- The following content is based on my understandings based on recommended readings of unit chair to answer seven questions WEEK 7 LECTURE NOTES. I also added more information in relating topic from books and articles, available at Deakin Library.
- What is sexting and what are the main issues involved?
Sexting is sexually enhanced communication involving a mobile phone device. It involves two parties using mobile phones or a communication technology medium like computers and internet connectivity in sharing sexually explicit content in form of sexual-defined text messages, pornographic pictures or pornographic videos. Sexting analogy emerged from two different nouns ‘sex’ and ‘texting’. Whereas sex refers to the act or anything related to sexual activity between two parties and text refers to the exchange of information through a communication device like mobile phones and computers. The term got so much popularity in the 21st century earning it a universal English recognition by the Merriam Webster’s dictionary. Sexting has gained more popularity globally with the advancement of smart phones technology characterized by easy access to internet connectivity (Benotsch et al, 2013, p 307). It is a practice common to romantic partners in serious relationships; however it spills to dating partners not yet accustomed in a serious relationship and partners in serious relationships involvement with outsiders.
The parties involved in sexting are sub-categorized into three main categories.
- Exchange between partners involved in serious romantic relationships like married couples
- Exchange between partners in serious relationships like marriages with outsiders like extra-marital affairs.
- Exchange between dating parties not yet involved intimately
- Which parties are implicated in the issue of sexting (apart from young people) and how might they effectively (and ineffectively) communicate messages about risk to those who might engage in the practice? Sexting amongst partners in serious intimate relationships like marriages is very common positive practice. It is a practice believed to develop and rejuvenate intimacy between two partners through sexual intimacy. Sex is viewed as a medium of conjugal connection between married couples hence it is very important in enhancing a deeper intimate connection between the involved couples. Sexting therefore acts as a medium to keep the sexual desire between partners burning, creating a healthy relationship both in the short run and long run. Sexting practice however between parties involved in serious relationships like marriages and outside parties might lead to sexual misconduct, extra marital affairs (Mitchel et al, 2012, p 13). Extra marital affairs are the leading cause of divorces globally. Exchange of sexual content might encourage physically actual sexual intercourse between those in communication which might destroy serious relationships in the name of extra marital affairs. Sexting also serve to ‘spice up’ dating. Dating is very essential in the formation of every serious relationship. Sexting this case scenario might serve up two contradicting purposes; it might serve to encourage serious relationship desires or it might serve to encourage infatuations.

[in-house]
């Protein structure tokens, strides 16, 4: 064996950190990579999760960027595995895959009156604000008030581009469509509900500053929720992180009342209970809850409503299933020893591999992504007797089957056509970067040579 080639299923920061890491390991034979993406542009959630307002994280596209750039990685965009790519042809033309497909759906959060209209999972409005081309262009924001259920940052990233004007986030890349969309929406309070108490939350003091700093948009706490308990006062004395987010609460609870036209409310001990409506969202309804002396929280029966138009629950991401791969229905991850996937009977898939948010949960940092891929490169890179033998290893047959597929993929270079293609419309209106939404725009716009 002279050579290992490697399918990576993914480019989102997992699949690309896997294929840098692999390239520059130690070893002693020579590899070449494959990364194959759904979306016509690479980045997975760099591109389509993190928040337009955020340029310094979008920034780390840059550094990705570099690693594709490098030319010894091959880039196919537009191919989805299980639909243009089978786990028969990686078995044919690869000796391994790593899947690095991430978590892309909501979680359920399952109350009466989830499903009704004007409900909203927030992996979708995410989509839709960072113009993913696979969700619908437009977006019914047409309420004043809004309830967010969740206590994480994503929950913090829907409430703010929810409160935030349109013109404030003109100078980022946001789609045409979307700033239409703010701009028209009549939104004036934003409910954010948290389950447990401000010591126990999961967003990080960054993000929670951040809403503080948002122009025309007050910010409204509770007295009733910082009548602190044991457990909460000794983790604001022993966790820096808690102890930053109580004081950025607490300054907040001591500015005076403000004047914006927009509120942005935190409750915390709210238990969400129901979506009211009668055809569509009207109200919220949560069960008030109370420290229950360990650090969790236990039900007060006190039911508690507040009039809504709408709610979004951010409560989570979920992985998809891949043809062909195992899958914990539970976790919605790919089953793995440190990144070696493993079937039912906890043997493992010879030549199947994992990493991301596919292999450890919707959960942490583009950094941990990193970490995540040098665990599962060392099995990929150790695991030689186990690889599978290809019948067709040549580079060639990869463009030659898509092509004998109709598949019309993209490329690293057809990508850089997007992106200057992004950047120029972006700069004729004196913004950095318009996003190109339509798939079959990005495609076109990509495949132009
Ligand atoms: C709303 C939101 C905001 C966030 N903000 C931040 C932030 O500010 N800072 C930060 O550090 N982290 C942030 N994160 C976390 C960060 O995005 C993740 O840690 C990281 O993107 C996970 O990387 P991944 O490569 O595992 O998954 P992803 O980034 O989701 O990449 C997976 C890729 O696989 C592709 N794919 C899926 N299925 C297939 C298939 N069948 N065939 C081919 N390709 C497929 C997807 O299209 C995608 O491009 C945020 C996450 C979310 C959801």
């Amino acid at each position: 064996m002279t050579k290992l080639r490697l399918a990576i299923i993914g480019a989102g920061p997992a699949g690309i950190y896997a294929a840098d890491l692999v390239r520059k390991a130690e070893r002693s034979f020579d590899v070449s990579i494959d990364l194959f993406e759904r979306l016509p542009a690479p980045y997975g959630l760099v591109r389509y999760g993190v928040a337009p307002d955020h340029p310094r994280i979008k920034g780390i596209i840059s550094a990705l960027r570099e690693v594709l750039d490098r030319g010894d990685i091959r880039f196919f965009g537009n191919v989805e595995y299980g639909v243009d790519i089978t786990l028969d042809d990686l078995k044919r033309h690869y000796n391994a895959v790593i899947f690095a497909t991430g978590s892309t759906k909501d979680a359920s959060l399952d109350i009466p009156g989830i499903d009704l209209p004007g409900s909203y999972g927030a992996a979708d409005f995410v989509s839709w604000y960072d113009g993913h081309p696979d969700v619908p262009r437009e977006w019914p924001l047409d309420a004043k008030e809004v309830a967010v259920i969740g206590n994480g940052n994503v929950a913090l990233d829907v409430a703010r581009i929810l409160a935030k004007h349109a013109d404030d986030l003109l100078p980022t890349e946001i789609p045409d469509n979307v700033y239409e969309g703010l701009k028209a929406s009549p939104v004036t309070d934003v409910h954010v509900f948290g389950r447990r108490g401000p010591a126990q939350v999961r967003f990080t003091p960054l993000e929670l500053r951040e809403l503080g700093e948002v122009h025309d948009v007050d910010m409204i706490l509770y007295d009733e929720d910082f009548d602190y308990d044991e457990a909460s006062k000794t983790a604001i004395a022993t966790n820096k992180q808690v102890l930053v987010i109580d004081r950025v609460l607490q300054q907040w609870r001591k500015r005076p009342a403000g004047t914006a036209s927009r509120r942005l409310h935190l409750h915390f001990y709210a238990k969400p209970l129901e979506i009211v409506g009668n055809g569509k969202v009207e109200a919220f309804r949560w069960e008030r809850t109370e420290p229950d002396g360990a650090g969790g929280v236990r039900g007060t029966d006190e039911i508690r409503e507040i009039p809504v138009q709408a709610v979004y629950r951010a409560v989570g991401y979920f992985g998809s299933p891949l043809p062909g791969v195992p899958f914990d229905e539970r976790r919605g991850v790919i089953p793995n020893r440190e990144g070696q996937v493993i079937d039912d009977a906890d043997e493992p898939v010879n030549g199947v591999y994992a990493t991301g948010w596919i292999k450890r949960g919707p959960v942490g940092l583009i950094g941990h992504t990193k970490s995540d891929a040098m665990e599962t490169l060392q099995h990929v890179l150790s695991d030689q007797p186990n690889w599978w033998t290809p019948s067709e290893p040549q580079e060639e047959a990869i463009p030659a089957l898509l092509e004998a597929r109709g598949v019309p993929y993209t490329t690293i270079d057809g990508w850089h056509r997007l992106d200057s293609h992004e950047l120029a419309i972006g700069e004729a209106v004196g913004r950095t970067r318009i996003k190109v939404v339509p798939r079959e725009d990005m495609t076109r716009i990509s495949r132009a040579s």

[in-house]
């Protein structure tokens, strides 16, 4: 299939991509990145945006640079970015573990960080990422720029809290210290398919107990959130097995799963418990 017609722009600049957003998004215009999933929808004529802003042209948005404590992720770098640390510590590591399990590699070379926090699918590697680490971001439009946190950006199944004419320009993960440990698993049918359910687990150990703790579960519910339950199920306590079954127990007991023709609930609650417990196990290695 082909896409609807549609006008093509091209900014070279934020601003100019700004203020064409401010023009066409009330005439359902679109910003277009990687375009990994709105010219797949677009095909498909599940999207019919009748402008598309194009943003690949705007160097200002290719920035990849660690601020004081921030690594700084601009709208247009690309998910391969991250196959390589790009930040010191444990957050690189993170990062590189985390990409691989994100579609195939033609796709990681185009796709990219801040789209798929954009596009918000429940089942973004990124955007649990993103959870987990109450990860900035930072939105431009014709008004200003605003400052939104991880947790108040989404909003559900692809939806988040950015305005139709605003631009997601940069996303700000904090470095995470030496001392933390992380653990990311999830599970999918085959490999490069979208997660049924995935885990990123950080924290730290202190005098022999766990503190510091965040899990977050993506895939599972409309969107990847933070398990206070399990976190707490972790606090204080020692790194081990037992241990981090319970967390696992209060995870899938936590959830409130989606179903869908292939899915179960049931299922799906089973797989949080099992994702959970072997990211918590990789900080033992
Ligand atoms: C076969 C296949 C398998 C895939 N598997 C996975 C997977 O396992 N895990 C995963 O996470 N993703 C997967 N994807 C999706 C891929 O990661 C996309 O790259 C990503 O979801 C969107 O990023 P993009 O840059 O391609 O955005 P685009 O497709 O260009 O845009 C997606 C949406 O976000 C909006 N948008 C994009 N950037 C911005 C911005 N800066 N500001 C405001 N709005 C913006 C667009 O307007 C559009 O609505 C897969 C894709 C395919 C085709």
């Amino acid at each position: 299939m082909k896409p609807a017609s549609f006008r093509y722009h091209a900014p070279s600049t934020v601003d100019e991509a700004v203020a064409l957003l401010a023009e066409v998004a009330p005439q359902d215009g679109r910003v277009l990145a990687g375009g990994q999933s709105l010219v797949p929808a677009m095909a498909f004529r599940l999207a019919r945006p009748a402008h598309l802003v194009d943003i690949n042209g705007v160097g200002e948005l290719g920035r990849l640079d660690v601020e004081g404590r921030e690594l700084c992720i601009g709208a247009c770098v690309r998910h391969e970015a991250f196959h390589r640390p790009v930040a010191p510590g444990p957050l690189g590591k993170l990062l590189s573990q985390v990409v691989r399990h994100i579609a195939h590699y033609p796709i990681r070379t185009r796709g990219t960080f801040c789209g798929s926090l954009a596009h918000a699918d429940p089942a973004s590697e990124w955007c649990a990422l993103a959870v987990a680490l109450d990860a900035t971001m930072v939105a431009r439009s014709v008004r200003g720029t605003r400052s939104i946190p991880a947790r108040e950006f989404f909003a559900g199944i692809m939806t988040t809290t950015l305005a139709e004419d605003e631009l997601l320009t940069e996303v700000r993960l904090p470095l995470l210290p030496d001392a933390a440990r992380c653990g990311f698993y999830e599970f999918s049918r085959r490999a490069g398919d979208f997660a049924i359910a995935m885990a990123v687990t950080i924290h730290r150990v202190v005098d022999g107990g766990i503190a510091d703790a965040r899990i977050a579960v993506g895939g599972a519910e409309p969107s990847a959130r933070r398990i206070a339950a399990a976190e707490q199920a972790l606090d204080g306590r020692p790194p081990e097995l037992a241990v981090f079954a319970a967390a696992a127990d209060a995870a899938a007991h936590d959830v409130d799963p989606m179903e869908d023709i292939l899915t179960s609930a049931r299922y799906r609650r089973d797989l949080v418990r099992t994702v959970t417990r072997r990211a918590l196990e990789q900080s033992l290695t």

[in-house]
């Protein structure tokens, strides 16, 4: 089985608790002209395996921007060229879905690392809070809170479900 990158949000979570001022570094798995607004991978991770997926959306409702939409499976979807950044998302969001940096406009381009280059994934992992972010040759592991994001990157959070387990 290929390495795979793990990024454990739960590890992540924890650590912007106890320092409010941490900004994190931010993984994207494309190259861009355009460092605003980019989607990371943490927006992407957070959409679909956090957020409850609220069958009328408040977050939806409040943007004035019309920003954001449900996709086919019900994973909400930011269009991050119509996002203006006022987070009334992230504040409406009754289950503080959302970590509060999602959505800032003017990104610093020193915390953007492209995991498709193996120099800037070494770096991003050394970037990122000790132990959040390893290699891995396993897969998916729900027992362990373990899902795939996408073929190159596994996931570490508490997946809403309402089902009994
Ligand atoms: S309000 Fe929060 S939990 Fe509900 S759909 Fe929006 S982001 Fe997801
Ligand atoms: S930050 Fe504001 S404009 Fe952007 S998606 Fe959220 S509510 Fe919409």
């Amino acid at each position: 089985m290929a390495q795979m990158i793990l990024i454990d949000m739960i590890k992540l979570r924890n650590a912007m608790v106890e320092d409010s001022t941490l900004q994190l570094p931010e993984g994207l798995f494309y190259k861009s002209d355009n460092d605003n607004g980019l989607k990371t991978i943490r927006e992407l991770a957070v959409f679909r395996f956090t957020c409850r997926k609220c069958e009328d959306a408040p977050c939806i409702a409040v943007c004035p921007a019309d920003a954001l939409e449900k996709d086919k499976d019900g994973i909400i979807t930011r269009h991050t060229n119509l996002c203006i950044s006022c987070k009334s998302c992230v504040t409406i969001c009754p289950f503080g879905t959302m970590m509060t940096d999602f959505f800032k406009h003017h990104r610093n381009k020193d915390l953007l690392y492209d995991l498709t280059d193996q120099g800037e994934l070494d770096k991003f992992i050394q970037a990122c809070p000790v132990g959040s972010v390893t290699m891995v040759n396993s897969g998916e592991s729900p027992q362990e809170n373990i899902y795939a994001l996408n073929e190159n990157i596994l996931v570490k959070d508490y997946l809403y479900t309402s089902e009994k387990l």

- What activities classify as ‘online sex’ in the present day? What constitutes ‘just flirting’? Are there any ‘grey areas’ that are difficult to categorise? Why? How might the rise of Virtual (and Augmented) Reality transform this issue even further? Sexting encourages what is referred to as online sex. Online sex or cybersex involves the use of a virtual medium like computers and internet to connect remotely and share sexual fantasies through sending explicit sexual content inform of messages or images. The advancement of cheap and easily accessible video-call technology is responsible for encouraging online sex. Skype is a good example of a free, easily accessible video call, computer application that connects two parties on a virtual online platform (Weisskrirch & Delevi, 2011, p.1697). The parties involved in online then easily and effortlessly exchange sexual content like sharing nude photos through such computer and smartphones applications like Skype. Online sex has however the altered the perception of normal flirting. Flirting in its original form entails mildly portraying sexual attraction between two parties while online sex or sexting is portraying sexual attraction explicitly with all manner of sexual fantasies and imagery. The grey area between flirting and sexting is a large one making it difficult for works of literature to clearly define the difference between the two analogies given both practices involves exchange of sexual intent and content.